Thank you again for your advice and kind words, I think I love you all a little bit.

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Italiangreyhound · 17/06/2017 01:54

IntrusiveBastards "You could always it it straight into a bank account for them." I did think that too. Thanks

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Italiangreyhound · 17/06/2017 02:18

"I hadn't thought of family therapy though, so thank you Italiangreyhound for that suggestion."

You are welcome. Just an idea.

But also "She gets very angry with me some times, and has some awful tantrums after which she just cries in my arms." they may not really be tantrums at her age, maybe more 'rages'? Hopefully if you describe what is happening to a doctor they can see the behaviour in the context of the pressure she is under. I mean this is more than a tantrum isn't it?

I am sure you are right "I'm 100% sure that this behaviour is because of her Dad, and I have started to look into counseling for her to try and help her talk through how she's feeling so that I know best how to help her through this." Great but I am so sorry you have to do this.

"She wasn't eligible for the support they provide at school because apparently her behaviour at school is fine so she doesn't qualify."

I am not sure why her behaviour at school is relevant, unless it is counselling through the school. You can go via the GP, for an appointment with to CAMHS (Child and Adolescent Mental Health Services).

i am sure you know, it's fairly common for children's behaviour to be different at home to how it is at school.

My son is adopted and displays very compliant behaviour at school, but used to have a 'melt down' the minute he left the school grounds. He is much better now.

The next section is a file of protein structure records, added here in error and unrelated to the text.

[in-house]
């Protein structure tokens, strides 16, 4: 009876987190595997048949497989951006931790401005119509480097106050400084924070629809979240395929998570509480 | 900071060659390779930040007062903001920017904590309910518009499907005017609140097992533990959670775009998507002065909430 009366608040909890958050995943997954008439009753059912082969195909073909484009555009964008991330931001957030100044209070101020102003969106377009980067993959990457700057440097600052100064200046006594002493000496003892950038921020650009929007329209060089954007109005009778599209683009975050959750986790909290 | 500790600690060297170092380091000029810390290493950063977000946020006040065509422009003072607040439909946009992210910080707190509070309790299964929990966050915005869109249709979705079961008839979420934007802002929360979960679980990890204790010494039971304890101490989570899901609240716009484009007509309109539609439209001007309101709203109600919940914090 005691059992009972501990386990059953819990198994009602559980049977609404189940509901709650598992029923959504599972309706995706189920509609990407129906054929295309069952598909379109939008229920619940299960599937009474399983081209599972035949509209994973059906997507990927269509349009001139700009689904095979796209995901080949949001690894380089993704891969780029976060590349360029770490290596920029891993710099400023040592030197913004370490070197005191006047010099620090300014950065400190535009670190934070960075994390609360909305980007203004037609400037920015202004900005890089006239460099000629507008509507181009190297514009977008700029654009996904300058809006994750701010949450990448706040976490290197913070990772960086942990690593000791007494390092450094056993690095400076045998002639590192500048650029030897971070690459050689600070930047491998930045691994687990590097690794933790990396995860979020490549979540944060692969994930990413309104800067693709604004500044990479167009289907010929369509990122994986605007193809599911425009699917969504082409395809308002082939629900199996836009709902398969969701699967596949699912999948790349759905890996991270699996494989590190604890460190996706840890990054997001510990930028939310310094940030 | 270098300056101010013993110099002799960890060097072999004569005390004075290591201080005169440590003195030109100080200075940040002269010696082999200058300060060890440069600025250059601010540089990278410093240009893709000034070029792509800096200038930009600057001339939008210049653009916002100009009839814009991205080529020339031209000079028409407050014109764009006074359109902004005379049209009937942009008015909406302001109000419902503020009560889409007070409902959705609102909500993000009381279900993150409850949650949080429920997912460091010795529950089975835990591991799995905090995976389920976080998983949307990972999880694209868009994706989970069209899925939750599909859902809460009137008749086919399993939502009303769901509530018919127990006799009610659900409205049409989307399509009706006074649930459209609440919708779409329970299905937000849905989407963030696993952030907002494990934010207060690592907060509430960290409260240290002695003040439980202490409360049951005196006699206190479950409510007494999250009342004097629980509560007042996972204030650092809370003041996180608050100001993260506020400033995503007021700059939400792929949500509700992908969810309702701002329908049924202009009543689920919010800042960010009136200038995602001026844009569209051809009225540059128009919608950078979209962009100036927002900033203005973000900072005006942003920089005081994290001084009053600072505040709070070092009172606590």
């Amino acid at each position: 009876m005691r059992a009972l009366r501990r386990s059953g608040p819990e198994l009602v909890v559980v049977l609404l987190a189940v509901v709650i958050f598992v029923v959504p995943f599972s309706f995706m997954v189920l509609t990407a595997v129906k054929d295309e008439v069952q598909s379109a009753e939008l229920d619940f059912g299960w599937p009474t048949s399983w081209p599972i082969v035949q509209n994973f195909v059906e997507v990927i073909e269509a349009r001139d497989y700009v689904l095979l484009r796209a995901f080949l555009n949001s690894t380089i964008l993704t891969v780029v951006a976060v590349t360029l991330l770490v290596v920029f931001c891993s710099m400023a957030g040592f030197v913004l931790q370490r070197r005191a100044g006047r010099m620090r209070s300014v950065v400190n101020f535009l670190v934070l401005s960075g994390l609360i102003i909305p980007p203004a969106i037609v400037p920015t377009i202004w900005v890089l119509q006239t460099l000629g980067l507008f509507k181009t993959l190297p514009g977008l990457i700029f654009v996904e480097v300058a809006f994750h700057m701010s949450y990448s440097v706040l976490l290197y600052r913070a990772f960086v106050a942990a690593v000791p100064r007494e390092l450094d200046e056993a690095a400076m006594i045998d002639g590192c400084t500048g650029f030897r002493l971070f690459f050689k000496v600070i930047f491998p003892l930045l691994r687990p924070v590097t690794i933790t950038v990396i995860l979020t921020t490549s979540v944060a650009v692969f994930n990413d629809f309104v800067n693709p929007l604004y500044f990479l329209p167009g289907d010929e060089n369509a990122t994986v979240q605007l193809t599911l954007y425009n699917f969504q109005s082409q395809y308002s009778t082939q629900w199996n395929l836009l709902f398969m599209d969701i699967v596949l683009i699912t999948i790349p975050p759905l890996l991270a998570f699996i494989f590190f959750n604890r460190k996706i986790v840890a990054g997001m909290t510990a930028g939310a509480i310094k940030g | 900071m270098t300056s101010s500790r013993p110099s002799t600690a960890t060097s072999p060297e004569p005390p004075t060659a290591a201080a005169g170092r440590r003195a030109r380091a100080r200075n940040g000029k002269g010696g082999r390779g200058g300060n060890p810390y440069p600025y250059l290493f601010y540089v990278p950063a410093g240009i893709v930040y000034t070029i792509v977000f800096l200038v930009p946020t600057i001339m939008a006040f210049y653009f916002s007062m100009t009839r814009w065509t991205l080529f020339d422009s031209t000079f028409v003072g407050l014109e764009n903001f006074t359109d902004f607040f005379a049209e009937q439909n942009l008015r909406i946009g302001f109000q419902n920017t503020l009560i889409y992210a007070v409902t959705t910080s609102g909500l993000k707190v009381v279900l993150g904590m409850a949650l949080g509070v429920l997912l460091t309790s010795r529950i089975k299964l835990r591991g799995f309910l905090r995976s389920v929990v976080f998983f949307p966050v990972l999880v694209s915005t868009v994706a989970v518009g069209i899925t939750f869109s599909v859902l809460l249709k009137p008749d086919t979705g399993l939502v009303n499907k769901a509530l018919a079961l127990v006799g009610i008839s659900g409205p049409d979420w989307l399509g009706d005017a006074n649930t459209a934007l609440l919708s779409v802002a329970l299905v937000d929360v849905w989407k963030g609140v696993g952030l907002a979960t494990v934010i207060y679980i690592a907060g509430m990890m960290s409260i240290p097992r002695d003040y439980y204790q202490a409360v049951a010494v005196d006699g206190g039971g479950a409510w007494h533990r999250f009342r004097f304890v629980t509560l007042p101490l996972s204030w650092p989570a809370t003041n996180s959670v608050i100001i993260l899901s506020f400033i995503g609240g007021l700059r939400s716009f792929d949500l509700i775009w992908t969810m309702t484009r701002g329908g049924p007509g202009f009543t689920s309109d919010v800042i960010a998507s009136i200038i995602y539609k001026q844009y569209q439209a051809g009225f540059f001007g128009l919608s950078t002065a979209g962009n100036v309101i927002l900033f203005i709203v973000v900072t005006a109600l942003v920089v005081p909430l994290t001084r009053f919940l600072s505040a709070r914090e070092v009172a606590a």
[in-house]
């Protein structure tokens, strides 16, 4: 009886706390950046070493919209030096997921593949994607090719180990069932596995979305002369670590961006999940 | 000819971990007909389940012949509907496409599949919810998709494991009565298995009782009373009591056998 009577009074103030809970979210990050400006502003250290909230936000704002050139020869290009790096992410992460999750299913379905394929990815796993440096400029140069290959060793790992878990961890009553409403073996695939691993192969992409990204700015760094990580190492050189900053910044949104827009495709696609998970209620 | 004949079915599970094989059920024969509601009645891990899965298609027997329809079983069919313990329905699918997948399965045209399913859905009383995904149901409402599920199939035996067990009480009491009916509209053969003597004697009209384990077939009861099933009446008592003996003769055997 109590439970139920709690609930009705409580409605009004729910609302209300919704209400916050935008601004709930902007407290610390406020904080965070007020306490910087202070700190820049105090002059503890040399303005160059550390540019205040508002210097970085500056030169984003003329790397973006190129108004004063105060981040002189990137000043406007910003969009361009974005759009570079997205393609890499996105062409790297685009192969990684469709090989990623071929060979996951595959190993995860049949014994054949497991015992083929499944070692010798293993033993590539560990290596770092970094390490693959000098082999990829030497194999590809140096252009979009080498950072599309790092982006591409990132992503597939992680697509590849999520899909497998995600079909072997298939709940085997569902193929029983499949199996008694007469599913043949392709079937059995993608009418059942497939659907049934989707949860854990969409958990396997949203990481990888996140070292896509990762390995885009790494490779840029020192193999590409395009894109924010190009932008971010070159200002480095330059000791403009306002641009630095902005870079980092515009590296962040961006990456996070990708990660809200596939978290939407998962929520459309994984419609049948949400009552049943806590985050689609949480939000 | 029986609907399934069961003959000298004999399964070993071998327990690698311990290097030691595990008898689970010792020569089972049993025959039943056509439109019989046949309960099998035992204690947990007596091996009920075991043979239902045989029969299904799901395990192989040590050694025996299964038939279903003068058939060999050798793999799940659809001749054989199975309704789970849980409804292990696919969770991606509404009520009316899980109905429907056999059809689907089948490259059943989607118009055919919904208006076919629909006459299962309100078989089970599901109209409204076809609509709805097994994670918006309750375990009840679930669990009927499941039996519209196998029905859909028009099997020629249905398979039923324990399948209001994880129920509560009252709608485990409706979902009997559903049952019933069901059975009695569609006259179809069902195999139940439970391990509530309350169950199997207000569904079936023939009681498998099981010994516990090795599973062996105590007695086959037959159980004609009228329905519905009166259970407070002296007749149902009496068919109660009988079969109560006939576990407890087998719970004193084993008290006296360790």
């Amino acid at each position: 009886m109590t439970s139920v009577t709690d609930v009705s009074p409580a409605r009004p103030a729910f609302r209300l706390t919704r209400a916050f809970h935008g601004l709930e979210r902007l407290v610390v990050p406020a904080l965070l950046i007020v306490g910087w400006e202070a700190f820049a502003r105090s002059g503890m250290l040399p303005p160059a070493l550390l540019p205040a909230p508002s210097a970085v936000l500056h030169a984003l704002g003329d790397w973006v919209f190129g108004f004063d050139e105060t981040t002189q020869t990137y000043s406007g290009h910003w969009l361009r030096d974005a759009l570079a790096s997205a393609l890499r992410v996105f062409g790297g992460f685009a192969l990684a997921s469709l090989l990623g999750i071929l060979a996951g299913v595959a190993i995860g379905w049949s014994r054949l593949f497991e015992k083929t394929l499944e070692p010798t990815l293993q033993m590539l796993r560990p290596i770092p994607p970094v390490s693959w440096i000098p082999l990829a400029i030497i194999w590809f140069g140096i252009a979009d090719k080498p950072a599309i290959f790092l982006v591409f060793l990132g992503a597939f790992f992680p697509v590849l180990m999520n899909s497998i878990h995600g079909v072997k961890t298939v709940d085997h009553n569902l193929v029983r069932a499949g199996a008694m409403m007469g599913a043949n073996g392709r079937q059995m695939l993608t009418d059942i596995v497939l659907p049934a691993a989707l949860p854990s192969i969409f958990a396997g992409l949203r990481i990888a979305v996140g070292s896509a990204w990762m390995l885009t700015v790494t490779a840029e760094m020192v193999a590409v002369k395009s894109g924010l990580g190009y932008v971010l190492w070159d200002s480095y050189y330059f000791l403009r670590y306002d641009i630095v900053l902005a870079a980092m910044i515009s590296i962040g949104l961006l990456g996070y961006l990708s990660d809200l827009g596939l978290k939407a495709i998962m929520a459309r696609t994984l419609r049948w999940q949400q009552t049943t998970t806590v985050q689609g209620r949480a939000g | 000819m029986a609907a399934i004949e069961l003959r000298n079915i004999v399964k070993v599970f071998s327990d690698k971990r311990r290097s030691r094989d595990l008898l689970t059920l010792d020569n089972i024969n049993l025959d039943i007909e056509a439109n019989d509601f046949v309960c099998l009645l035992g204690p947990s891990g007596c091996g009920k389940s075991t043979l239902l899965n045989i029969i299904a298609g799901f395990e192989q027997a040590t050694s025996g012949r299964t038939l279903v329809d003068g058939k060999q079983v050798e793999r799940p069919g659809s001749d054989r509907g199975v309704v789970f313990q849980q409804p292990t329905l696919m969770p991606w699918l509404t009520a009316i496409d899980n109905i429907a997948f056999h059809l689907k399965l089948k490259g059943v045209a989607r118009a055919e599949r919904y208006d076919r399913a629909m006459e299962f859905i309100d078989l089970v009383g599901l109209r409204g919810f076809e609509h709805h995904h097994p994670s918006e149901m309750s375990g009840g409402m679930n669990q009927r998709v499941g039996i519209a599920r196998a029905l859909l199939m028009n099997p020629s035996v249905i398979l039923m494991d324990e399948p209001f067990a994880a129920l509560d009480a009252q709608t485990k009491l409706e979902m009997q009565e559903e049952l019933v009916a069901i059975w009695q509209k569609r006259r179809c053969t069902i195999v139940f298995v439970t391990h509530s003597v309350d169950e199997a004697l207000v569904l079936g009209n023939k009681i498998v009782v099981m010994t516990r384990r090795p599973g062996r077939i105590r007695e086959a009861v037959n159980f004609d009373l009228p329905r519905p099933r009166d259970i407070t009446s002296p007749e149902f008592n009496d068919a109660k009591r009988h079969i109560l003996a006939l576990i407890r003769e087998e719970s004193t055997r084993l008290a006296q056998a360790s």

My dd (birth child) was always very compliant at primary, but difficult at home.

School may say "We don't see that behaviour at school." And I would say maybe that is because children have a feeling of how they should behave in outside situations and use all their strength to keep up the pretense at school that all is OK.

Maybe once they come home they don't have the energy left to keep up the pretense anymore, and/or they know they are loved and accepted at home so can let their real feeling out.

In my dd's case it is dyslexia and really struggling at school, and possibly ASD, which create the issues.

As far as moving I'd think long and hard and work through different scenarios. Whatever you do I wish you all the very best. I am genuinely shocked at your ex's ability to trample on the feelings of the children he helped to create. I think you mentioned drugs and I can only think they have addled his brain. Hopefully, the fact that there may be recognizable reasons why his behaviour is so bizarre will help your dd (in time) to come to terms with his appalling behaviour and to realise that this has nothing to do with her and her value.

In adoption we are told to always tell the children the truth in age appropriate words and not to allow any big revelations when they are older. I really hope you will be able to do this with your kids too, because as fucked up as his behavior is, whatever reasons that are causing it, they are best known. So the kids can see it is their father's problem and nothing to do with their worth or value (of course) as his children. Sad Angry